Times are tough and with everyone tightening their belts and watching budgets, what’s a biker to do? We could all use a little R&R and an inexpensive mini vacation might be just the ticket. Baggers are of course the best way to spend some extended saddle time and at $7,999 retail, the new Triumph America is easily baggerized. For me, a competent touring bike needs floorboards so riders have a variety of leg positions and the America delivers. A windscreen is mandatory and Triumph offers a quick-release windshield, and with the addition of Triumph-branded saddlebags, a tall sissybar with luggage rack, and a touring seat, all the requirements are fulfilled. The ’11 Triumph America boasts a larger 130/90-16 front tire to chew up those freeway miles and the 170/80-15 rear balance nicely. The America is surprisingly comfortable with a wide seat and revised rider triangulation, making extended saddle time enjoyable.
Enough of the sales pitch, back to this budget thing. I had 100 bucks and that’s it, that’s all she wrote, so I needed to set some parameters. First factor: the cost of gas. Two tanks, one there and one back. The America has a 5.1-gallon gas tank and with 45-mpg average that’s an easy 200-mile range. I needed a cheap place to crash with spending money for food, beer, and fun.
To put my Budget Bagger theory to the test, I called my riding buddy, El Chiefo. Mr. Lucha Libre thinks he can under-spend Captain Chapter 11 in this Battle of the Budget Baggers. He may be right (El Cheapo has ammo cans for saddlebags). Of course, El Chiefo suggested Mexico, land of one-dollar fish tacos and cheap tequila, and it’s only 170 miles away. I booked a room at Rosarito Beach for 40 bucks (I’ll haggle once I get there). El Chiefo is freaked out about some other Lucha Libre heisting his precious paint job, so I told him to check with his insurance company. It turns out that Allstate includes full coverage within 50 miles of the American border and Rosarito is only 20 miles south. My brand-new ’11 Triumph America is a press bike, and well, need I say more.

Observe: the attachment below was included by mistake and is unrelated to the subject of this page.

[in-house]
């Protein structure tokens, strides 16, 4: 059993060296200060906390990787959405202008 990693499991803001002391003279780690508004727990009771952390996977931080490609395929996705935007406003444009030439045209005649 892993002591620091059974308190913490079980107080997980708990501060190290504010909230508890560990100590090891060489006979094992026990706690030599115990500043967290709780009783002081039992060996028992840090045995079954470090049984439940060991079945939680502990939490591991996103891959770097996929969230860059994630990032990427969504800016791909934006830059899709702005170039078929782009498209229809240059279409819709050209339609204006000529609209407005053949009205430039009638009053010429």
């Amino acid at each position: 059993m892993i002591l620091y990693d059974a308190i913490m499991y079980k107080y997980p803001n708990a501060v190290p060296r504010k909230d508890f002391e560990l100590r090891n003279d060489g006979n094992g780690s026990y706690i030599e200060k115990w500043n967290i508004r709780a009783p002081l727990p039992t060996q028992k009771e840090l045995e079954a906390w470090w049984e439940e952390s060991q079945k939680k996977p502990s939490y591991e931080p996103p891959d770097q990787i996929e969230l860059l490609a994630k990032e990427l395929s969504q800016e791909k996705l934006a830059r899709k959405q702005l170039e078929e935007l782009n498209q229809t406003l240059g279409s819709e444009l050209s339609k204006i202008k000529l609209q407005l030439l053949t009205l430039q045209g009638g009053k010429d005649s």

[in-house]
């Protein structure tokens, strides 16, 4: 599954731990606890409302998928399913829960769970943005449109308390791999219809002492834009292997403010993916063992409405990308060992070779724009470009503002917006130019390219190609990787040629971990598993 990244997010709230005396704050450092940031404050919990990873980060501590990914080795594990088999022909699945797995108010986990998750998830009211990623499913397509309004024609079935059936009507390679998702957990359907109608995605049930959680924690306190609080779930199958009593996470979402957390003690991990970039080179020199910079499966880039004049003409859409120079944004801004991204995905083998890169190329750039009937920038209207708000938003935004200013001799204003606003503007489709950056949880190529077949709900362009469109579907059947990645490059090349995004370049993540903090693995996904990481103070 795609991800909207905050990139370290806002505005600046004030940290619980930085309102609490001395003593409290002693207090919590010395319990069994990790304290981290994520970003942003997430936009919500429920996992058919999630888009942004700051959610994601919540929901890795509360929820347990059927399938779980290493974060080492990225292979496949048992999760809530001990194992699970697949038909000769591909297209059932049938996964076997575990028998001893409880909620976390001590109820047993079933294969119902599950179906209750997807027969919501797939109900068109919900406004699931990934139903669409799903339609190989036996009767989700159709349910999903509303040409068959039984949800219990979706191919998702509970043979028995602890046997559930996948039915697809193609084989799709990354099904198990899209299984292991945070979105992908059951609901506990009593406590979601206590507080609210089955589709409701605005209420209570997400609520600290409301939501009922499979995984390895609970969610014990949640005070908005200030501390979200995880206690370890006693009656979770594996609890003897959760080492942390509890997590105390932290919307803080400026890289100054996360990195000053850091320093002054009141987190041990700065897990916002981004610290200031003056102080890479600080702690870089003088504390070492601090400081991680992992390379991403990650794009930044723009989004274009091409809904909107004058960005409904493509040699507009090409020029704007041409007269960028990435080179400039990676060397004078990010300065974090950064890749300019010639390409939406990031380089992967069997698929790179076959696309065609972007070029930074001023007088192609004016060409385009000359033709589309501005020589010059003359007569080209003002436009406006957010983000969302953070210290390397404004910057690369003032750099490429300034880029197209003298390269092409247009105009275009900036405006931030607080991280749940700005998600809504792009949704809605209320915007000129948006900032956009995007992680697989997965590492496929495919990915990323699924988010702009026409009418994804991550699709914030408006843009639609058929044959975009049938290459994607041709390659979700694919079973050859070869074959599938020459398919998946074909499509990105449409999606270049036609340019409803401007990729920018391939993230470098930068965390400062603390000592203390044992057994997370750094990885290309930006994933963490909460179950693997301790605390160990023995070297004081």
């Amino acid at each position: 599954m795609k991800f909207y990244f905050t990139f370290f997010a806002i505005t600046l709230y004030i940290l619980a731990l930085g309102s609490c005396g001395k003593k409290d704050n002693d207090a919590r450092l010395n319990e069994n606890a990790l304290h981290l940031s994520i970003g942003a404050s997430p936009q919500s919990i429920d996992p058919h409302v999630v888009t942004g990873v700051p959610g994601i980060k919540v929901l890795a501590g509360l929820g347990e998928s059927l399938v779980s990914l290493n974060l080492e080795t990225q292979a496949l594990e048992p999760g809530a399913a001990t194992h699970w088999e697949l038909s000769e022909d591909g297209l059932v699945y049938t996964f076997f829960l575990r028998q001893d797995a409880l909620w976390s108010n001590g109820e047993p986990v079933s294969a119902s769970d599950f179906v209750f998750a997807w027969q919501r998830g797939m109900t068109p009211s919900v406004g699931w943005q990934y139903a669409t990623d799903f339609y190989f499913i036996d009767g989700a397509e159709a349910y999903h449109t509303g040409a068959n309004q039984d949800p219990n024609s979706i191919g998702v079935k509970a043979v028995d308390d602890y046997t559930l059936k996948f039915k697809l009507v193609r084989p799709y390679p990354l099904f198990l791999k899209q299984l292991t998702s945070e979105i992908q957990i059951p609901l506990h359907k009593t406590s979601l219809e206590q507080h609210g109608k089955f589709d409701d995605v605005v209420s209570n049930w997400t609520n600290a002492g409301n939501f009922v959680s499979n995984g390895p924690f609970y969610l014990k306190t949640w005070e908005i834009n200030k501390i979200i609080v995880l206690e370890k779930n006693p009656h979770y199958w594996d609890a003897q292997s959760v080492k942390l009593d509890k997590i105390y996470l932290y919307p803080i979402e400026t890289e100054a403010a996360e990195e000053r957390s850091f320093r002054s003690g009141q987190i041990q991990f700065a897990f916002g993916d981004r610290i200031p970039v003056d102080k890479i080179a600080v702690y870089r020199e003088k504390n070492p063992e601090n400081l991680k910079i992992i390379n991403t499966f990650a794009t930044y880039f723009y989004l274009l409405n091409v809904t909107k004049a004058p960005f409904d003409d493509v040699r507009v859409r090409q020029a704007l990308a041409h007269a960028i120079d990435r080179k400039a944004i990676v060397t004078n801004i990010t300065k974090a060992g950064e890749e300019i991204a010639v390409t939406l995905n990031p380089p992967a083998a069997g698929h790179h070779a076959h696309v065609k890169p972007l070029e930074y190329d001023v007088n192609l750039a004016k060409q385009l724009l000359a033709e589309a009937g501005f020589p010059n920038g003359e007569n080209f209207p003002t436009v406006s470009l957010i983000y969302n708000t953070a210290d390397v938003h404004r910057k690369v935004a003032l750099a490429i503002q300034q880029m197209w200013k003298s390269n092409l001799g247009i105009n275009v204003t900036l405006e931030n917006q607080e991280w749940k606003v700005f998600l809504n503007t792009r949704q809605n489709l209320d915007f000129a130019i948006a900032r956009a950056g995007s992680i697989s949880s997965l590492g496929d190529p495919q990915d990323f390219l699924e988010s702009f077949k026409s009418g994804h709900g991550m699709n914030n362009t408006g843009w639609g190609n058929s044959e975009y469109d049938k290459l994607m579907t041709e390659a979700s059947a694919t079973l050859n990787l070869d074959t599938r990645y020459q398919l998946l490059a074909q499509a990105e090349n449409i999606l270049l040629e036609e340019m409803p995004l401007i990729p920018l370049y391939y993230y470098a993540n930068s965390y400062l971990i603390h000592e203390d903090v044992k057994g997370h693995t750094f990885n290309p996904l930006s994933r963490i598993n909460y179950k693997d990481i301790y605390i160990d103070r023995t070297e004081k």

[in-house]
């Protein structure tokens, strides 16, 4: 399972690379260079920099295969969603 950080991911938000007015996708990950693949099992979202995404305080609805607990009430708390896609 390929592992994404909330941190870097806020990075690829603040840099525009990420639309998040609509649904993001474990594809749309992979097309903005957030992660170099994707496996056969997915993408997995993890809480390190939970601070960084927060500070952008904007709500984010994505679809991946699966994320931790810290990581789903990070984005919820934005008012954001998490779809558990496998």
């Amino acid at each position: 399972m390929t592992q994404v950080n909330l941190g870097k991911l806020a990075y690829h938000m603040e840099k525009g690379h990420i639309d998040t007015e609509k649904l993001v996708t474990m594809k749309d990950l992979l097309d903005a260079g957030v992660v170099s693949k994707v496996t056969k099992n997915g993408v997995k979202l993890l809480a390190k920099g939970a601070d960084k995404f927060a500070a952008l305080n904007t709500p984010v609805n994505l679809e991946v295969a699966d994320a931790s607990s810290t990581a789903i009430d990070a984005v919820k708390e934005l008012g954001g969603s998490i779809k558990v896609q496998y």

I’ve got the best girlfriend, and a break from my snoring is welcome relief as she gave me a kiss goodbye and slipped me 50 bucks. “Stay two nights in Rosarito, it’s no biggie,” she smirked. I guess some backup cash is wise and what the hell, I may like Rosarito Beach. The “Large” Triumph saddlebags are smallish but that’s fine because the optional sissybar and luggage rack would easily keep you cruising all the way to Cabo. Though only a five-speed transmission, the high rev limits allow for top-end acceleration and the powerplant never feels strained. The long stretch of freeway through San Onofre to San Diego let me ponder the pleasing purr of Triumph’s classic air-cooled 865cc motor. The throaty pipes fueled by a pair of gutsy jugs made keeping up with the 90-mph flow of traffic a breeze. Triumph has set the world standard for a great set of Parallel Twins
The border crossing into Mexico rolled without a hitch. Lanesplitting is authorized but it’s akin to navigating roundabouts in Italy until you’re through Tijuana. We caught Hwy 1D to Rosarito (the Scenic Route) and our first cash outlay was $2.50 at the toll booth. 1D has its own perils; we saw someone literally stopped and another person actually backing up on the highway. It’s rather exciting, but as riders, we’re accustomed to a little chaos. The highway skirts the ocean and the views are fantastic.